- These spots appear on the wrists, forearms, palms, ankles and progressively spread to cover the torso as well.
- Once the disease progresses you observe the petechial rash of the disease with dark red or purple spots. These spots do not appear until the sixth day after the initial symptoms, and they may not appear in all patients. This is a warning sign that the disease has progressed to become a serious threat. Ideally, treatment should begin well before the appearance of petechiae.
Keep in mind that a rash does not always appear and this is what makes the condition so hard to diagnose. In cases where the rash does not appear, the disease may not be obvious until it is too late. Physicians are advised to err on the side of caution if other symptoms suggest the possibility of Rocky Mountain spotted fever even in the absence of the rash.
There is a high risk of fatal complications developing once the disease progresses to the advanced stage as damage to the lining of blood vessels causes them to leak and the resultant bleeding or clot formation can cause kidney damage and failure, damage to blood vessels in the brain and seizures, heart and lung failure, retinal vasculitis and gangrene development in the extremities.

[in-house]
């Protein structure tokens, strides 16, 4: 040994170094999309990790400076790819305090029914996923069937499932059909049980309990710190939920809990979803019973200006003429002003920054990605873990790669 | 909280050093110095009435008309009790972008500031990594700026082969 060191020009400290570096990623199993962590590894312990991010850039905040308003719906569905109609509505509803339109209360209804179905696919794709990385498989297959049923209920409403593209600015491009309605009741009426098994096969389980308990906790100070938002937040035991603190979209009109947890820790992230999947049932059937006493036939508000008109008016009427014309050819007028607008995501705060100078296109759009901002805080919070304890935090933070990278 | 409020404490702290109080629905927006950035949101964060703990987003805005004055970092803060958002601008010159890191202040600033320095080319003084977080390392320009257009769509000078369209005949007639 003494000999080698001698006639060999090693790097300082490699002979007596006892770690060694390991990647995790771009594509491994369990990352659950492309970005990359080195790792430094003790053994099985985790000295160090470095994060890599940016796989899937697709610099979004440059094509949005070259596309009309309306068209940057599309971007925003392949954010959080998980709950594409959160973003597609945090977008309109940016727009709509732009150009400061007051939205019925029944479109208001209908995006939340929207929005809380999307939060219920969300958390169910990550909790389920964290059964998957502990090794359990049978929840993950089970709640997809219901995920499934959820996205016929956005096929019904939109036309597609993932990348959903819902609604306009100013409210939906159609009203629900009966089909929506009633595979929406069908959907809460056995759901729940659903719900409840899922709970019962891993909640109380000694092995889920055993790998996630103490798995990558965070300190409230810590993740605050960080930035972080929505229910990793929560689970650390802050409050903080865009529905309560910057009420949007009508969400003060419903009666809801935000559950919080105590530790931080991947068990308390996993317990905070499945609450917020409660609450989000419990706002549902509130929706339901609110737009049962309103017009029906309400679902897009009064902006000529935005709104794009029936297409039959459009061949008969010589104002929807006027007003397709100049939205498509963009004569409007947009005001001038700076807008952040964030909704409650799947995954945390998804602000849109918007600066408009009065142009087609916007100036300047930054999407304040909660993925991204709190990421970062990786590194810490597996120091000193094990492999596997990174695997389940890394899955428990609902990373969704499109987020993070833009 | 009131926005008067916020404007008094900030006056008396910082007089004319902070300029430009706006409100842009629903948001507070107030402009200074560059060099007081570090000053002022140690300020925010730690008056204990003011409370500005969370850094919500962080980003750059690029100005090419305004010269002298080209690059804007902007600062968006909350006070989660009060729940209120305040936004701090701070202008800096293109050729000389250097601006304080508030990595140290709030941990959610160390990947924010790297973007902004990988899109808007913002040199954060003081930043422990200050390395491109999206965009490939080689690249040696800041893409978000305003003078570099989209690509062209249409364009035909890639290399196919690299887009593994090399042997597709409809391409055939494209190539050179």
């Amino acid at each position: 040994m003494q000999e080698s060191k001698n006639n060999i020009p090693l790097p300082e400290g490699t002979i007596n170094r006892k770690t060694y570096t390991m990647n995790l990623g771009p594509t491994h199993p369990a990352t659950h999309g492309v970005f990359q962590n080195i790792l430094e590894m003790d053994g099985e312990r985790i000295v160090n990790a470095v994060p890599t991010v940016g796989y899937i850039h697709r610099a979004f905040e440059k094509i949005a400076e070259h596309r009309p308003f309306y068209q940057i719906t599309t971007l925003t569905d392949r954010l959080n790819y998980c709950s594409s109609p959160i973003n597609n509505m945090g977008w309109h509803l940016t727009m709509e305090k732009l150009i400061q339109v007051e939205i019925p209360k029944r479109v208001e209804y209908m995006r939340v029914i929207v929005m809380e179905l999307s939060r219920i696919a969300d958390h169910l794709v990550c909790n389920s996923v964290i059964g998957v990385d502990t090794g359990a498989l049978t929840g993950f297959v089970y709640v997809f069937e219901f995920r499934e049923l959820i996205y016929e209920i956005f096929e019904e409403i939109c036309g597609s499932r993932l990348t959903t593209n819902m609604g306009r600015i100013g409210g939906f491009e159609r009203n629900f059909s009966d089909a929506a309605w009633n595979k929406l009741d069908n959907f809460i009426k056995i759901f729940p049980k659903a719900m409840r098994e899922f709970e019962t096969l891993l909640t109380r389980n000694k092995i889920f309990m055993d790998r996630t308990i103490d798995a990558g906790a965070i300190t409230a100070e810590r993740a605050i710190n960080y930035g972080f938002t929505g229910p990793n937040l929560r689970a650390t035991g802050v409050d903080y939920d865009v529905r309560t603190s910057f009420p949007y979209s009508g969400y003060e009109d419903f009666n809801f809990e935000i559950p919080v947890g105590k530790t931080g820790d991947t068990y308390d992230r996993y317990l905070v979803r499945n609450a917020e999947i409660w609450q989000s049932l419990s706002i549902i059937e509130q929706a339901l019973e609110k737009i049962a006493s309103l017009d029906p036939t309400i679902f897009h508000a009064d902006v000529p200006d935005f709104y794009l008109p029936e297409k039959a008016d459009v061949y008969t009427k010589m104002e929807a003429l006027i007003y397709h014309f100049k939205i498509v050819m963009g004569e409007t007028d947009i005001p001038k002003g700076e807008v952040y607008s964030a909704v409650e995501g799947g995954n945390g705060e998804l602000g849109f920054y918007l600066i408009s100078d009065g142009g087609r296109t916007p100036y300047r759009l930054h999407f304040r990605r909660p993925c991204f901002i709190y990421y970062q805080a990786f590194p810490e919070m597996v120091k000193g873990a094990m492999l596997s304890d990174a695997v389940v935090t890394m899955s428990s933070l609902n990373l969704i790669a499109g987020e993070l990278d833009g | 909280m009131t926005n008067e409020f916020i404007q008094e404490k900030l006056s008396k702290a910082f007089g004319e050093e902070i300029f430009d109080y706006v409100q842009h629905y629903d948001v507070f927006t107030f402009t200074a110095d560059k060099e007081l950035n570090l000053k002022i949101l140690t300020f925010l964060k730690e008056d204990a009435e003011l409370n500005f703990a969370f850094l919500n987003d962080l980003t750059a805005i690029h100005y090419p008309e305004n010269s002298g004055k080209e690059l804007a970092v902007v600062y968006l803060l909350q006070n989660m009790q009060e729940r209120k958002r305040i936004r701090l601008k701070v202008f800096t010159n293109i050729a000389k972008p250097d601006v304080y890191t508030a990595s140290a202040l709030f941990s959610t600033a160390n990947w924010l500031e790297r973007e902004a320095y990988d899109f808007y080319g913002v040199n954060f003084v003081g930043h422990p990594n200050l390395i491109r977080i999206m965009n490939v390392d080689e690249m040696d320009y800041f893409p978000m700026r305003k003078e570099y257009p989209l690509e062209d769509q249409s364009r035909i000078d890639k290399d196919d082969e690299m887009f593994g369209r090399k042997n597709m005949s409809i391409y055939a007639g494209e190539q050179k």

Diagnosis of Rocky Mountain spotted fever can be a little tricky because of the confusing symptoms. Unfortunately, the risks of fatality and complications developing are extremely high as the condition progresses, which is why treatment cannot be delayed until an accurate diagnosis is made. Doctors usually make a diagnosis based on visible symptoms and based on information provided by the patient. If there is any suspicion of the disease, doctors are advised to begin treatment promptly.
The diagnosis may be confirmed simultaneously with laboratory tests, but these can take time and they are also often not accurate as the infection often does not show up until in the advanced stages.